Clearly something is wrong as we are witnessing with large mammals (other than humans) living in our forests. One only has to look at the significant drop and change in distribution of New Brunswick’s deer population. Our deer population is now a quarter of what it was 30 years ago (New Brunswick’s deer population has plummeted from 270,000 to 74,000 over the past 3 decades). Data comparing New Brunswick, Maine and Québec show that the deer harvest numbers in New Brunswick have decreased to 15% of 1985 LEVELS, whereas numbers are up 300% in Québec and have remained stable in Maine. Québec has had a ban on forest spraying since 2001. 

    It should be noted that it has been reported that deer will not eat sprayed vegetation and that they will migrate to find food in unsprayed areas, but their supply of food is diminishing due to increased clearcuts and herbicide spraying. Moose however, will eat sprayed vegetation so the health of these large mammals should be studied. If there is no risk this needs to be proven and not assumed. A study would help answer several important questions since a large percentage of our population hunts moose and fishes for food. Is their meat and organ tissue tested for the presence of this chemical?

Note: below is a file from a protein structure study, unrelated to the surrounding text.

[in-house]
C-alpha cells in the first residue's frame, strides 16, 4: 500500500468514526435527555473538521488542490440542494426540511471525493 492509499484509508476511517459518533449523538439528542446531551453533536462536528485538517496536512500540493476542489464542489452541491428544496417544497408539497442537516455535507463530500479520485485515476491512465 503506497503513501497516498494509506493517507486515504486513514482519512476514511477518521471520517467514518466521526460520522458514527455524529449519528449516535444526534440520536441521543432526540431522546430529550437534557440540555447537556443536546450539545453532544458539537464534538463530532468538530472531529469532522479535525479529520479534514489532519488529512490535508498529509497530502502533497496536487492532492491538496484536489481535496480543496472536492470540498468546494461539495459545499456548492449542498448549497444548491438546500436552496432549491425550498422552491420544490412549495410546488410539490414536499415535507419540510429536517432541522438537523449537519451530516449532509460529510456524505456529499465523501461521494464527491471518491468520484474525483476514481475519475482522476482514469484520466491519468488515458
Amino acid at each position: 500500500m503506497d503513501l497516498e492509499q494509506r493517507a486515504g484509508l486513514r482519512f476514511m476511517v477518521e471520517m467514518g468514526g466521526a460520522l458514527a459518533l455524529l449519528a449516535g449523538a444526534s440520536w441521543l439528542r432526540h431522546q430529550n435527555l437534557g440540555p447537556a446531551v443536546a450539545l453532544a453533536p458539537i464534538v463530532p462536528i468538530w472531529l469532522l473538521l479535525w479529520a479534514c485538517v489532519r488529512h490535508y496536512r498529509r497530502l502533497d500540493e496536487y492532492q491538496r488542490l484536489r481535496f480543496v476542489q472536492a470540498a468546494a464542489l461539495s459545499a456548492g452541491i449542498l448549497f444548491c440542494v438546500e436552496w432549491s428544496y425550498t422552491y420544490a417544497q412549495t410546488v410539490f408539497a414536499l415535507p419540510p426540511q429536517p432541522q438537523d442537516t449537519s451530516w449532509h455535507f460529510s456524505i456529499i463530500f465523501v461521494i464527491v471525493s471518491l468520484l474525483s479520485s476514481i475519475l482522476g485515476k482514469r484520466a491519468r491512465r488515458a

“New Brunswick’s wildlife such as deer and moose are our canaries in the coal mine with respect to forest spraying," says Dr. Caroline Lubbe-D'Arcy. “Stop Spraying New Brunswick (SSNB) is asking for an immediate health study to be launched on humans and large mammals in New Brunswick as well as an immediate moratorium or outright ban on forest spraying. Our acting CMO should be applying the precautionary principle and not use the New Brunswick rural population as guinea pigs."
  • February 19, 2018


    The board of Stop Spraying New Brunswick today approved a new logo. The simple, clean design features a leafless tree and the name of the organization.

    Several designs were displayed on the SSNB Facebook page with a poll seeking input, and the tree-and-name design proved the most popular, with a similar design coming second.

    “The logo that won captures the main concern of our supporters: the loss of hardwood trees and our biodiverse forests, with the resultant loss of wildlife and economic opportunities in rural New Brunswick,” stated SSNB president Caroline Lubbe-D’Arcy.
 © 2018 NBEN / RENB